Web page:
It's been nearly three decades since the first Taco Factory Inc opened its doors, and though the business has expanded to other locations, some things haven't changed. Chefs at all locations still rely on the same family recipes to craft a menu of authentic Mexican cuisine. The guacamole that tops the restaurant's tacos, tostadas, and burritos, for example, is still made fresh in-house, and the salsas and tortilla chips are always handmade. Breakfast, which is served till noon, features hearty eye-openers like egg and bean burritos or huevos rancheros, while a variety of vegetarian options cater to those in search of lighter fare.
Everyone loved visiting the Macias household. Antonio and Sara’s hospitality was matched only by their elaborate Mexican dinners. After years of wildly successful dinners and parties, the duo decided to spread the good word and start their own restaurant. In 1974, they opened the first Mi Ranchito in Ontario, California, packing the tiny space with six tables and stocking the kitchen with fresh produce, meat, and seafood.
Decades later, and Antonio and Sara’s small eatery has replicated itself into three locations across California. Their children and grandchildren join them in the kitchens, where they fold fresh ingredients and handcrafted sauces into traditional enchiladas, chili rellenos, and carnitas. Meanwhile, bartenders blend top tequilas into a variety of innovative margaritas and specialty drinks. In the dining rooms, hand-painted murals of tropical birds, colorful Mexican artwork, and the party-hat wearing condors who serve the food create a festive atmosphere. The restaurant's uncompromisingly fresh and delicious cooking, innovative drinks, and welcoming environment have been lauded by a slew of press publications and won the restaurant the award for Best Mexican Food from Inland Empire Magazine.
Owner Ernesto Madrigal founded his restaurant in downtown La Verne because, as he told the University of La Verne's Campus Times in 2010, "I just thought this was a nice little quiet place to start.” However, the vivid hues in the dining room create an atmosphere that's more festive than quiet, with bright orange walls accompanying the cacophonic sputtering of chicken and steak fajitas or diners doing Don Knotts impressions. The menu overflows with familiar Mexican staples from just south of the International Date Line, including carnitas burritos, chipotle-spiced empanadas, and chorizo with scrambled eggs.
Judy and Jim Moore, owners of Cafe Cabo Mexican Restaurant, refer to their customers as "mijo" and "mija"—meaning son and daughter in Spanish. “Once you walk in, you are part of our family. We want you to feel at home,” Judy told Tennille Lindsey-Wright of La Verne Magazine. This family sentiment really shouldn't come as a surprise, considering Judy's main inspiration, and not to mention all of her recipes, come from years of watching her mother prepare decadent Mexican cuisine.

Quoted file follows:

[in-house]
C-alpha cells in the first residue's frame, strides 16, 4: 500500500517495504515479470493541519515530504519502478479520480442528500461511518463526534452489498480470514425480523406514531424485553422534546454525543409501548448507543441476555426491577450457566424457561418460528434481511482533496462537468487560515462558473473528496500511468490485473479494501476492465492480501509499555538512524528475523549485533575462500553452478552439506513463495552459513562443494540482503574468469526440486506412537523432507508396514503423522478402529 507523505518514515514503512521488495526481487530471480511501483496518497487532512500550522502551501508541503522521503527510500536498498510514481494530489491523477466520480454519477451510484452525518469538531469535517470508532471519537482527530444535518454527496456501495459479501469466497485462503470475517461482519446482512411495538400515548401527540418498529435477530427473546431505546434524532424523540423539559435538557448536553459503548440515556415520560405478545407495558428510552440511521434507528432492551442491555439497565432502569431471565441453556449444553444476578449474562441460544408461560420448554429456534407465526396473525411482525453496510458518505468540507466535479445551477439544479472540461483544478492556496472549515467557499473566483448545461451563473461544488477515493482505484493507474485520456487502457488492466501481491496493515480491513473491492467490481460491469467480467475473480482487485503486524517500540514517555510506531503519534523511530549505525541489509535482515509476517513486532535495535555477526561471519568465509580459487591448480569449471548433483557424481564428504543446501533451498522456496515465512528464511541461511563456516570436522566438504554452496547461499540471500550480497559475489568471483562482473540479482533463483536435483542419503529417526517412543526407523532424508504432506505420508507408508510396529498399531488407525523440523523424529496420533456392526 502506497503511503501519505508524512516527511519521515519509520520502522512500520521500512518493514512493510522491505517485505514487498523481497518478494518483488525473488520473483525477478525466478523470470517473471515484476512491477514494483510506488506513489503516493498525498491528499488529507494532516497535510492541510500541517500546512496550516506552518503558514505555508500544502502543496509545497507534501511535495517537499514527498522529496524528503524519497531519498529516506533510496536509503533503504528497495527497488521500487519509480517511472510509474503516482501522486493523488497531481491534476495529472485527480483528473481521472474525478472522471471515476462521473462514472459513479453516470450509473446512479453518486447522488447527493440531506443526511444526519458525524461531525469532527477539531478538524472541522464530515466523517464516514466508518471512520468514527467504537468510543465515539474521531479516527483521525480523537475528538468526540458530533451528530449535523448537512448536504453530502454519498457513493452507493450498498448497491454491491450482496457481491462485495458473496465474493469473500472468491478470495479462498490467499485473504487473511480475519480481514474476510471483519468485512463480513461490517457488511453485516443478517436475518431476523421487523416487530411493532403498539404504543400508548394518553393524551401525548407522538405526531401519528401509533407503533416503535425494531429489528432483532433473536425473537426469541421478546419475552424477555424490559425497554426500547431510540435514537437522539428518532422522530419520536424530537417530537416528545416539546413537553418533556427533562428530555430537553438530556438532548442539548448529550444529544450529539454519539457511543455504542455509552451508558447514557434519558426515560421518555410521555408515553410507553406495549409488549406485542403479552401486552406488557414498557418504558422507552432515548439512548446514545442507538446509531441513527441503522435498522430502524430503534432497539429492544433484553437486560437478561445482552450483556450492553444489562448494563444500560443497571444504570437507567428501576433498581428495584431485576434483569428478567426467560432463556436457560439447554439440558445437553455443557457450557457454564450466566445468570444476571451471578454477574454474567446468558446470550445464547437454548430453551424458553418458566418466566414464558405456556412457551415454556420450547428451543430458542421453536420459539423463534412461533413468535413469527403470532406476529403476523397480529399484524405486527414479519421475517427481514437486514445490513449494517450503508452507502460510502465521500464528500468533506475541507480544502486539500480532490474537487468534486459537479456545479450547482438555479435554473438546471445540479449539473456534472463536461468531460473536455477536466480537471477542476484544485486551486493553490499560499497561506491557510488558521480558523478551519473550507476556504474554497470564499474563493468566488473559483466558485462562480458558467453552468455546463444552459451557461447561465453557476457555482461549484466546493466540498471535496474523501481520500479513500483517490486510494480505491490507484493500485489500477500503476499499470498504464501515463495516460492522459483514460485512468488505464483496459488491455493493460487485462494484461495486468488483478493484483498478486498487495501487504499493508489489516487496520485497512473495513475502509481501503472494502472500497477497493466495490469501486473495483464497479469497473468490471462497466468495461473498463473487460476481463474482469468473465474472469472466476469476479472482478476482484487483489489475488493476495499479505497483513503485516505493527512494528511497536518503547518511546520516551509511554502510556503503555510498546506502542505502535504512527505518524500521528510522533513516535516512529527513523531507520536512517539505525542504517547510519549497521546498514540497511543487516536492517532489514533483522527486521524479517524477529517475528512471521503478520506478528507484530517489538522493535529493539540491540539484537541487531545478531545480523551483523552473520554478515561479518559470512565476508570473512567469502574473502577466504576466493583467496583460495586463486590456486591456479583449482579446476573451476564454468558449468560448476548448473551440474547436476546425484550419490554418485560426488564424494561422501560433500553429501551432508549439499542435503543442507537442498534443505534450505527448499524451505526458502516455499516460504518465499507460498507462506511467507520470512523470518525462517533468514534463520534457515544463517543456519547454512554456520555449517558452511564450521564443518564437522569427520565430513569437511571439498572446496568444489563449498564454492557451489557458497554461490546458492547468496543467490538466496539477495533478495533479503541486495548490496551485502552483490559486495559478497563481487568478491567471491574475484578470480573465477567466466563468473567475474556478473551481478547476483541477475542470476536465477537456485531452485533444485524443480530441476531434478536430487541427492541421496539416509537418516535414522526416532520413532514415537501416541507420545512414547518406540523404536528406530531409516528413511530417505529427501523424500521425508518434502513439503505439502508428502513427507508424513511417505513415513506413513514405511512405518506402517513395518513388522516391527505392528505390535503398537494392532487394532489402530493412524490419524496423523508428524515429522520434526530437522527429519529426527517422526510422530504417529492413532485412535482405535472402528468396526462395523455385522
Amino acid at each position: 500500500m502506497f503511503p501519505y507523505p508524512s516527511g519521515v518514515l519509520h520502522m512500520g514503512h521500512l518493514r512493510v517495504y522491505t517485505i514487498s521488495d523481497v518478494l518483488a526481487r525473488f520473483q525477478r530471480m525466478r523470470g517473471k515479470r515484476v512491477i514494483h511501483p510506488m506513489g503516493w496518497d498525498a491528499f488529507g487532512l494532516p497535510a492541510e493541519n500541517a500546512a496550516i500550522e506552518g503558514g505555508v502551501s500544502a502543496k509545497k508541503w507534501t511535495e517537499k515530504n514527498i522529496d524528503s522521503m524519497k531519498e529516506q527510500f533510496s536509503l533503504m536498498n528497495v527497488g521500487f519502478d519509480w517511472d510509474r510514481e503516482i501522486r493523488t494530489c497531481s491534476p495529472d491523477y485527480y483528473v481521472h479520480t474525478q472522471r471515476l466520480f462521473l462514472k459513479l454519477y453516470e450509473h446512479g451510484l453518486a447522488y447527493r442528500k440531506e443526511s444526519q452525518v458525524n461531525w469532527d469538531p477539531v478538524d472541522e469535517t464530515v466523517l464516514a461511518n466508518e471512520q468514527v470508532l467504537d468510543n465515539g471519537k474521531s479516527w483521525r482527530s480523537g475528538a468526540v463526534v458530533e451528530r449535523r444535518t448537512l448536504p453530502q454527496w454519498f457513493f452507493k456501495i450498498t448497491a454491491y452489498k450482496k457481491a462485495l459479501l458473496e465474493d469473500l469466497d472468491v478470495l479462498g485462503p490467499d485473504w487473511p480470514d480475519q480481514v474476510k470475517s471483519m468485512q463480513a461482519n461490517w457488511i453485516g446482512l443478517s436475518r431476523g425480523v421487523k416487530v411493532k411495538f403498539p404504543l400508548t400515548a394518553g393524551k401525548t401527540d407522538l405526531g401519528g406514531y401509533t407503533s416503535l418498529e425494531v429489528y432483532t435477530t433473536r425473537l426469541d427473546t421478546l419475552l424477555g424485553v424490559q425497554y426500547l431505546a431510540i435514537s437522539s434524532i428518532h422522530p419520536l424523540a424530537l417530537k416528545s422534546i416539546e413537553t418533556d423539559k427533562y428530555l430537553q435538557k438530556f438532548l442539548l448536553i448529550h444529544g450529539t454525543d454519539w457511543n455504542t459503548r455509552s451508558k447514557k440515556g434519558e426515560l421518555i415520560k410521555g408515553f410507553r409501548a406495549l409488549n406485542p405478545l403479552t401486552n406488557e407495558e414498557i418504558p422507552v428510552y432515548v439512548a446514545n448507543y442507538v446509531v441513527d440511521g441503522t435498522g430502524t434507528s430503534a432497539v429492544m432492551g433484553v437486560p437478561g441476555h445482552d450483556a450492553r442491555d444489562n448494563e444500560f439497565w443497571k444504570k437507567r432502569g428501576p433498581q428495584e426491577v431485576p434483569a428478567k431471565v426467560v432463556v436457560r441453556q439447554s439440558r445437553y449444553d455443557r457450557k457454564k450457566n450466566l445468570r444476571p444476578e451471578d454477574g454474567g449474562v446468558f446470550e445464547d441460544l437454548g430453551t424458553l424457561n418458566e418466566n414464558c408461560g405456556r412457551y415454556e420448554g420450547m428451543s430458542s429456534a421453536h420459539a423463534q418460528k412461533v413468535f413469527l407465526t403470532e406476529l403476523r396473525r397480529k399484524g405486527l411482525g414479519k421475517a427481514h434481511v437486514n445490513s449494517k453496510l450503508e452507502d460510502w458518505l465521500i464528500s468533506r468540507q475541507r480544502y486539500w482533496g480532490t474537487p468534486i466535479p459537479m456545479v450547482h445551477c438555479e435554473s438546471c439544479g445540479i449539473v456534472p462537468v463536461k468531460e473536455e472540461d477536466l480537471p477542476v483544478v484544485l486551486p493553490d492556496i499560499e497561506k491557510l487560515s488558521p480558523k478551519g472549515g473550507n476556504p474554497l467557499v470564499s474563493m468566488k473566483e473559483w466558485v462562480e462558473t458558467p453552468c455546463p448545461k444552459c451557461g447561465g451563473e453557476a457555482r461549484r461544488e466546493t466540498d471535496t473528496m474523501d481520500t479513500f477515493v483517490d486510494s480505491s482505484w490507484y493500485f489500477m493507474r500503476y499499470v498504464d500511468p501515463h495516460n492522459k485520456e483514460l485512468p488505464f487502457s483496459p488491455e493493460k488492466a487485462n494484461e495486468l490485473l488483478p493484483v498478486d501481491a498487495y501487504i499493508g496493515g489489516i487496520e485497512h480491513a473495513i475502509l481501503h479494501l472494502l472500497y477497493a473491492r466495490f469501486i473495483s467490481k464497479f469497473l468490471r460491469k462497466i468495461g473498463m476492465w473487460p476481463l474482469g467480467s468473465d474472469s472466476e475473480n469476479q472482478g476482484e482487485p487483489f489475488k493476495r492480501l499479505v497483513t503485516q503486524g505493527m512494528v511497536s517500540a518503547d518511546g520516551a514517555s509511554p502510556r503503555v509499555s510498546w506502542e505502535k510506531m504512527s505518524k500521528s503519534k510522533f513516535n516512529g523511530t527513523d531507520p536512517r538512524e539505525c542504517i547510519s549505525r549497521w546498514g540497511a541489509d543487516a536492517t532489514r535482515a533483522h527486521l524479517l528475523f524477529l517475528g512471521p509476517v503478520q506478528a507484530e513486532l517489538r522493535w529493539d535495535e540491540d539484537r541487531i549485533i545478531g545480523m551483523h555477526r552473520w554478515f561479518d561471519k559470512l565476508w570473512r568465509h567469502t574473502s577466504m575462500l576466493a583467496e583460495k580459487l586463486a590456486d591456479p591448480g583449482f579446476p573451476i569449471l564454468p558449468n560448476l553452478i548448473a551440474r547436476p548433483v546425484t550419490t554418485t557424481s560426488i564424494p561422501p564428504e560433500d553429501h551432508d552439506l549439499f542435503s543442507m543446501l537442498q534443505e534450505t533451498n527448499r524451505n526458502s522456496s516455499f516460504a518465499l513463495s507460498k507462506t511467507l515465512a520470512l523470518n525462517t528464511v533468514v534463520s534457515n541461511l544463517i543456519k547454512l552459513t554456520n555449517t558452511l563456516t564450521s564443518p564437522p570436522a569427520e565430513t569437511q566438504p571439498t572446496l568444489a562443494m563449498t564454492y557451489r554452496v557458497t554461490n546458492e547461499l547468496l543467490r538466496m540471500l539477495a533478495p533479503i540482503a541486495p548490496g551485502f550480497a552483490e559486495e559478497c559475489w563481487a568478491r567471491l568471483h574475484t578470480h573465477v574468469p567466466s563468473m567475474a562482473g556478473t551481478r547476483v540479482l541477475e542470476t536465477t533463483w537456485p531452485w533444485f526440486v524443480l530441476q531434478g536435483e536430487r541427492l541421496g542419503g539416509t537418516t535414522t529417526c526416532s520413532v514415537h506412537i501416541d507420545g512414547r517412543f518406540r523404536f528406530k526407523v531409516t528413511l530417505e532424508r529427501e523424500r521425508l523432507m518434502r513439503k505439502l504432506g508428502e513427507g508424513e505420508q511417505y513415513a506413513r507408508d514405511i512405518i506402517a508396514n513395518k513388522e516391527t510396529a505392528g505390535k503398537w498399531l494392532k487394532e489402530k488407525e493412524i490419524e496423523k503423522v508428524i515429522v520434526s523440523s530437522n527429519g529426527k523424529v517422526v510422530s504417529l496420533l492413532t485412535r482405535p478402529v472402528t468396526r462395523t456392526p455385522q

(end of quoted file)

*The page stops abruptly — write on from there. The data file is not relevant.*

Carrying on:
“Of my mother’s five kids, I was the one to maximize her recipes. My family would always call me, asking how to make certain dishes," Judy explained to Tennile. "With four children of my own, I found myself cooking a lot of [her] recipes." By opening Cafe Cabo in 2010, Judy’s dream of sharing her mother’s cuisine became a reality, as she, her husband, and her son today serve a menu of tacos, burritos, and enchiladas, all made to-order to accommodate meat lovers and vegetarians alike. Whether it's golden-fried fish tacos wrapped in a corn tortilla or chicken fajitas that sizzle all the way to the table, every feast at the cafe is enjoyed amid scenic coastal-view paintings and warm, rustic décor modeled after the Moore’s favorite vacation spot, Cabo.
A colorful sign juts from Manny’s El Loco, proudly proclaiming “World Famous Burritos Since 1971.” Inside, chefs busily pack the eatery’s claim to fame with carnitas, carne asada, and chicken, or up the ante with rib-eye steak or chorizo. Forks and knives find a place at Manny’s as well, thanks to taco salads tossed with meat and avocado and enchilada platters paired with authentic rice and beans. The kitchen crew incorporates hamburgers and french fries into its primarily Mexican menu, and helps customers tackle the morning or their nemesis with eggs prepared any style, which they can take to go or enjoy on the outdoor patio.
The Gringos Tacos family of guacamole gurus has retained their taqueria's catering roots while expanding into a restaurant and slinging tortillas from its very own food truck. American influences peek through in heaps of french-fry nachos, chipotle-aioli-drizzled BLT tacos, and guacamole made with Grant Wood paintings. Using high-quality ingredients and eschewing lard helps keep the menu of creative Mexican cuisine tasting fresh.